This summer, policy-makers, environmentalists, trade experts, academics, and planners in Canada and the United States will be weighing in on one of the most sweeping new binational agreements on the environment in over 25 years.
The agreement between Ontario, Quebec, and the eight Great Lakes States sets out who gets to take water from the Great Lakes, how much, for what reasons, and under what conditions. One important issue yet to be resolved is whether ?Great Lakes communities? should be defined by natural or political boundaries.
The way that officials go about drafting and ratifying the Annex agreement will show whether informed decision-making or political expediency will shape the future of the Great Lakes. Right now, there is already a web of state, provincial, and federal rules that govern who gets to take water out of the Great Lakes ? if Annex 2001 complements them, makes them stronger, the Great Lakes will be more protected than ever before.
But there is a danger that a rushed agreement could eclipse those rules, and wipe out generations of public trust, common law, and statute on the Great Lakes.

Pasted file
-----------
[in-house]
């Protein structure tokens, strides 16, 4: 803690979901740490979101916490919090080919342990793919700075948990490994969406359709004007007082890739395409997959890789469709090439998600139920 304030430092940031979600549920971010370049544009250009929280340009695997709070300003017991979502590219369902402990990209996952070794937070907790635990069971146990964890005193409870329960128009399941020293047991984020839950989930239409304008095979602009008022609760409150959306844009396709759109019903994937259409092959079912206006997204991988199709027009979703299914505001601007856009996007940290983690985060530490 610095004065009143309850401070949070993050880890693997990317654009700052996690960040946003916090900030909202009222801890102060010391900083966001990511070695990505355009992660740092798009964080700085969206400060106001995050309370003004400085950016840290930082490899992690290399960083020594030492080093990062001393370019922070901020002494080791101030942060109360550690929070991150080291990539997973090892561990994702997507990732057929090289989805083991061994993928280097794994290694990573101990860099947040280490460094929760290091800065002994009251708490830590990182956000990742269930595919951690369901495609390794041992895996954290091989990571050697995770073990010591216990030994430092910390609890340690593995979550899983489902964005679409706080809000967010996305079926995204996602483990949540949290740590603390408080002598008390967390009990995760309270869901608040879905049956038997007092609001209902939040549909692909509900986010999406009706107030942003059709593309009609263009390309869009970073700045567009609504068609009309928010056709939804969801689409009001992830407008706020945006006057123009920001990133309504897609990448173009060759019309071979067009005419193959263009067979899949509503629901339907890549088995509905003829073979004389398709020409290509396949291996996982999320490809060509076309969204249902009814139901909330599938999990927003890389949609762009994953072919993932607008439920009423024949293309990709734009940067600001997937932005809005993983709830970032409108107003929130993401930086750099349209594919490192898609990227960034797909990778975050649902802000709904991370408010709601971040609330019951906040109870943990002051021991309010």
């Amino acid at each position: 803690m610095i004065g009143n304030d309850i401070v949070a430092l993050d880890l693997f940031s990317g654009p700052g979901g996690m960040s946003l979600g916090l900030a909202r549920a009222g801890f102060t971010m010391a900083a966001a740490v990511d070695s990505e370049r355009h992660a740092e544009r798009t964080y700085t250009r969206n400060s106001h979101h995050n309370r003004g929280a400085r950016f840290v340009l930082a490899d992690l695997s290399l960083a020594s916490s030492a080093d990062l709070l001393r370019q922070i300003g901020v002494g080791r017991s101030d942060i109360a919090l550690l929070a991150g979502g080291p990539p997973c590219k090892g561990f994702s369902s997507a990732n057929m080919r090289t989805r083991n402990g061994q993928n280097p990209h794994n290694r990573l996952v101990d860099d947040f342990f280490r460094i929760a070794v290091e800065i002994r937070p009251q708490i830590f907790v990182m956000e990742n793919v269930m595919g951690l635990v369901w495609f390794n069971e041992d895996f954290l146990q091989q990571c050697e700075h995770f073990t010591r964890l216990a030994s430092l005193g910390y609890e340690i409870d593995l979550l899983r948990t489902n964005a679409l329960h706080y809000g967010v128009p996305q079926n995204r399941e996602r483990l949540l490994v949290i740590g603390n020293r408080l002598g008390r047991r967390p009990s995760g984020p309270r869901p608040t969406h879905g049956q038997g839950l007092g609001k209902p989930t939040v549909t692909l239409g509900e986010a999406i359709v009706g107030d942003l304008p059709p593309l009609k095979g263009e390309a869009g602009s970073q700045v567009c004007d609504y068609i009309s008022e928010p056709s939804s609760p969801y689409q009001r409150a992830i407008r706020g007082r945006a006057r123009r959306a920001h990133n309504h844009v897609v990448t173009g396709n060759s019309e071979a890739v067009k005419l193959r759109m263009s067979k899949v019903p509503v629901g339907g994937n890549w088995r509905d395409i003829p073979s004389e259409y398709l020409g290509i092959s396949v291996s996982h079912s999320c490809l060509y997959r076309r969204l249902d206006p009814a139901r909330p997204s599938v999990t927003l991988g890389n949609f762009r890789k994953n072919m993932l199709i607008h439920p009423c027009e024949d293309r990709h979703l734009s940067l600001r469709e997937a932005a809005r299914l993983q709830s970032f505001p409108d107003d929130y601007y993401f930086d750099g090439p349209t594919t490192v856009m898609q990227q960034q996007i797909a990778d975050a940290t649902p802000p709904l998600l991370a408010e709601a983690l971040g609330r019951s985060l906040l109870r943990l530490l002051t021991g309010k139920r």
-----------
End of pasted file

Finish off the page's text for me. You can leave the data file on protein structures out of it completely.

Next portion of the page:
If this happens, then the Great Lakes may be even less protected than before ? despite years of negotiation on the international stage and a grand-sounding new binational agreement.
Lake Ontario Waterkeeper wants to make sure we get this right. The first draft was full of flaws and had little public support. This second draft is better, but still has a handful of major problems. The third draft ? the result of the current public consultation period ? must be the strongest draft yet.
But we don?t believe this will happen in one summer. We need an Annex agreement to protect the Great Lakes, true. But we also need wise decision-making and informed public consent. That takes time.
One year ago, we were told that the old Annex agreement was ?the best we can do.? Waterkeeper, along with many citizens and nonprofit organizations disagreed. Government officials went back to the table and came up with a new, better agreement.
Once again, we are being told that, ?this is the best we can do.? Again, Waterkeeper is respectfully disagreeing.
Despite the short consultation period, we are plowing ahead. Fifteen Waterkeepers on every Great Lake, with head offices in two provinces and four states are working together to mobilize the grassroots, frame our concerns, and draft a series of coordinated recommendations to make the Annex agreement the best one possible.
We will publish our recommendations to government in the coming weeks.
More information: www.powi.ca